To make this website work, we log user data. By using Shephard's online services, you agree to our Privacy Policy, including cookie policy.

Open menu Search

Israel and Morocco reap rewards from warmer relations

9th December 2021 - 13:30 GMT | by Elisabeth Gosselin-Malo in Milan


Moroccan F-16C/Ds, pictured in June 2021 during the African Lion 21 military exercise. (Photo: DVIDS/Thomas Keisler).

Morocco is set to procure an array of Israeli defence equipment under a recently signed MoU — what is Rabat hoping to achieve?

After Israel and Morocco signed an MoU on 24 November for enhanced defence cooperation and intelligence-sharing, Shephard obtained confirmation from multiple sources that the security pact also foresees cooperation on the licensed manufacturing of UAVs, including loitering munitions; the procurement of C-UAS technology from Israeli company Skylock; and the purchase of Barak 8 anti-aircraft missiles.

Some of this information confirms a 21 November post on the Moroccan Armed Forces’ official Facebook page, which stated that the MoD had purchased Skylock Dome as well as four additional C-UAS systems, with the goal of reinforcing its capability to identify and neutralise UAV threats.

This is not the first time Morocco has purchased unmanned systems from Israel, as Shephard Defence Insight notes that Rabat acquired four Elbit Hermes 900 multi-role MALE UAVs earlier this year (although none of these aircraft has been seen in service, suggesting they are yet to be delivered).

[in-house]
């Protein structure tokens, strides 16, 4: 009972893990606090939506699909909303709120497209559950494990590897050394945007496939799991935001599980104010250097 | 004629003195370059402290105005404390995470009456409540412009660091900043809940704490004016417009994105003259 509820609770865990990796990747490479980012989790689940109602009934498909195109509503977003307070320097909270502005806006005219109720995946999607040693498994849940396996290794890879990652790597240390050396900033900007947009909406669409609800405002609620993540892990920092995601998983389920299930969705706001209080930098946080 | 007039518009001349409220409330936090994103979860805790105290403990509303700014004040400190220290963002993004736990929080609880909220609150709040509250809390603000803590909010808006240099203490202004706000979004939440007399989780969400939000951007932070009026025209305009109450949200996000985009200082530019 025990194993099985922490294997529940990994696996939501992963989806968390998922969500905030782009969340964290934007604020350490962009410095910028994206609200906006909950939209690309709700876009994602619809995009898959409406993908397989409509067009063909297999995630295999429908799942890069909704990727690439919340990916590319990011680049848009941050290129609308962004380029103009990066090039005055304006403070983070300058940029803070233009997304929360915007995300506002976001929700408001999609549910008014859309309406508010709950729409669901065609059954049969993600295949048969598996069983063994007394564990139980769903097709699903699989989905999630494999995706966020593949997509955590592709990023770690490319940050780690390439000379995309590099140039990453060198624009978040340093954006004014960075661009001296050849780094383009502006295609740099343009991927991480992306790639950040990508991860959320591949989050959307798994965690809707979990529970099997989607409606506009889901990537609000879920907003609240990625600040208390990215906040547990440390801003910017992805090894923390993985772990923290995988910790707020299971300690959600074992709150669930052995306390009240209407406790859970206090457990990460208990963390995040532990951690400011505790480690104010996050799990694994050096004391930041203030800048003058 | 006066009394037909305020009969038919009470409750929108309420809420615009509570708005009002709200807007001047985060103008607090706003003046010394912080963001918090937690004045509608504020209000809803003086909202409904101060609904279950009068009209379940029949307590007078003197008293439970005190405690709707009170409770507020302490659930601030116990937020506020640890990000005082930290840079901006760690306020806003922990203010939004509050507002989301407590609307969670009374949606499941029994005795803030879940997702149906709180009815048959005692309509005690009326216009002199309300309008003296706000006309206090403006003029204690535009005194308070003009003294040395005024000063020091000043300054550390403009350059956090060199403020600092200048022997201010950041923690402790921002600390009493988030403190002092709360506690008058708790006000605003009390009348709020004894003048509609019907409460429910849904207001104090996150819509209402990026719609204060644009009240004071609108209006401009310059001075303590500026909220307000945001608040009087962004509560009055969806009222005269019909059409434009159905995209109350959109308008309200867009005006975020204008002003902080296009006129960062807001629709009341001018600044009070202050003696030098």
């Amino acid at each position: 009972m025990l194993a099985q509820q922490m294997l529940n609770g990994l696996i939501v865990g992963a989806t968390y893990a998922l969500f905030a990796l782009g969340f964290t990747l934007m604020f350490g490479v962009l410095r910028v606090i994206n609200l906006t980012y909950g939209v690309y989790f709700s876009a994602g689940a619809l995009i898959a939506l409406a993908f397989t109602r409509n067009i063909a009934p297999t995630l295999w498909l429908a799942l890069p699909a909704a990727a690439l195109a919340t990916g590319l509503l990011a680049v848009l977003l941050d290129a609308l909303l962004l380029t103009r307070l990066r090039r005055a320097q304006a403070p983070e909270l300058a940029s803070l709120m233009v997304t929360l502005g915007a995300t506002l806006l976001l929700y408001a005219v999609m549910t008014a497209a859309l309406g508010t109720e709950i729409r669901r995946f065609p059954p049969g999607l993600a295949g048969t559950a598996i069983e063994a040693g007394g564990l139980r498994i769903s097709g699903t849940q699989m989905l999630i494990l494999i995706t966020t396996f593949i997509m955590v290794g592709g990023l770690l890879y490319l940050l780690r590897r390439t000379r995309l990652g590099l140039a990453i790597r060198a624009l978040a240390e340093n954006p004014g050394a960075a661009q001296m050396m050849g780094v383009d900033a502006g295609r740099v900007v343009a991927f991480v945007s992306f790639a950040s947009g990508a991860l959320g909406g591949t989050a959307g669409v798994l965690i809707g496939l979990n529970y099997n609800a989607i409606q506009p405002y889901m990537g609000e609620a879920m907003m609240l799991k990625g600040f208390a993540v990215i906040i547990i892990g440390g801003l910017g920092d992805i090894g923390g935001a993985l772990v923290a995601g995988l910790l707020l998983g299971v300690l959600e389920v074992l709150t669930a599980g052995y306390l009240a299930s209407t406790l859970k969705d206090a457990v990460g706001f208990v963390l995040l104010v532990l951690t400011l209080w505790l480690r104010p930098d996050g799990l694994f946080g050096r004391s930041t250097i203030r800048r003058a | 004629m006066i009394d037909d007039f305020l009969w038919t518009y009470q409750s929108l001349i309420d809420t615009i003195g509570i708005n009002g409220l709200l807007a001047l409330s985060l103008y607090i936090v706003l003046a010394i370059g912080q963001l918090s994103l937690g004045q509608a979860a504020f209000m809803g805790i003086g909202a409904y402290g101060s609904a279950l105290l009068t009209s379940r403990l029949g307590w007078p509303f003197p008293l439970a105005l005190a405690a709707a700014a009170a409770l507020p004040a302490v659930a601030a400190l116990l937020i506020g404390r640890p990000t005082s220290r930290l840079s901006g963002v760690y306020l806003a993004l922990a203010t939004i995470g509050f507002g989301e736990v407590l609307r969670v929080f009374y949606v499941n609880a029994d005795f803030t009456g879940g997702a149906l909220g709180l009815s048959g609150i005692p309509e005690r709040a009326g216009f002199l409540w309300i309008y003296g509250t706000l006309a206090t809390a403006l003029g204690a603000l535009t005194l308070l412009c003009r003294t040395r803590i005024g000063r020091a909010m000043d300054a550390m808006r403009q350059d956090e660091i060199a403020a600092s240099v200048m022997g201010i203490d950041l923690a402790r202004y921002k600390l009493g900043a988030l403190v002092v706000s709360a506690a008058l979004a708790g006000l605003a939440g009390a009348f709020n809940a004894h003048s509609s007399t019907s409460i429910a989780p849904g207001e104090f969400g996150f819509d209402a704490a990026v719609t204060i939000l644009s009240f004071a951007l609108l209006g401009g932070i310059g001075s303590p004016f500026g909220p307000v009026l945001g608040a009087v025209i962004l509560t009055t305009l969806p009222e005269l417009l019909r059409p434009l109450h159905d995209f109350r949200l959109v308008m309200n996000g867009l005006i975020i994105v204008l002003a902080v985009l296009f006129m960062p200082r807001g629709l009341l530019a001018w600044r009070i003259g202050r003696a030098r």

More significant is a stated intention for the two countries to share technology, reflecting closer ties between Morocco and Israel since they officially established diplomatic relations in December 2020.

Morocco intends not only to expand its UAV fleet (as shown by two deals this year to buy Bayraktar TB2s) but also to grow its domestic production capabilities via technology transfer.

Abdeltif Loudyi, head of the Moroccan National Defence Administration, stated in November 2019 that ‘the Kingdom seeks to develop the maintenance of military equipment by requiring, as far as possible, its suppliers to undertake the transfer of equipment maintenance technology acquired to the services of the Royal Armed Forces’.

Barak 8 launched from a test range in India. (Photo: IAI)

Israeli sources noted that Rabat and Tel Aviv are preparing to build two UAV manufacturing facilities in Morocco, potentially in the northeast and south of the country. The sources told Shephard that the Moroccan-manufactured UAV would be capable of strike and intelligence-gathering missions.

The agreement for the joint project comes after several months of negotiations with Israeli company BlueBird Aero Systems, which is 50%-owned by Israel Aerospace Industries (IAI).

Shephard also understands from Israeli sources that Morocco is interested in acquiring the Elta ELM-2084 radar that forms part of the Iron Dome air defence system.

Meanwhile, a Moroccan industry insider, speaking on condition of anonymity, explained to Shephard that the Barak 8 deal aligns with technology transfer ambitions, as Morocco has purchased a licence to manufacture ammunition for the air defence missile system. However, it is unknown whether Rabat will manufacture the maritime or land-based variant of Barak 8.

Israeli-Moroccan industrial cooperation could extend to aircraft upgrades, if Morocco chooses an Israeli company to undertake overhaul work on some of the fighter jets operated by the Royal Moroccan Air Force (RMAF) as part of its modernisation plans.

The RMAF operates a mixed fleet of fighters that were acquired or upgraded over the past two decades, including F-16C/Ds, Mirage F1s and F-5E Tiger IIs.

IAI is likely to be a frontrunner for this overhaul and upgrade work.

Aside from the opportunity for defence companies to generate new business, Israeli interest in supplying Morocco may also be piqued by the latter’s ongoing border dispute and breakdown of diplomatic relations with Algeria.

There are indications that Algeria is interested in building closer diplomatic and military ties with Iran, which could lead to a new front in the proxy war between Tehran and Jerusalem.

Additional reporting by Arie Egozi, Tel Aviv

Share to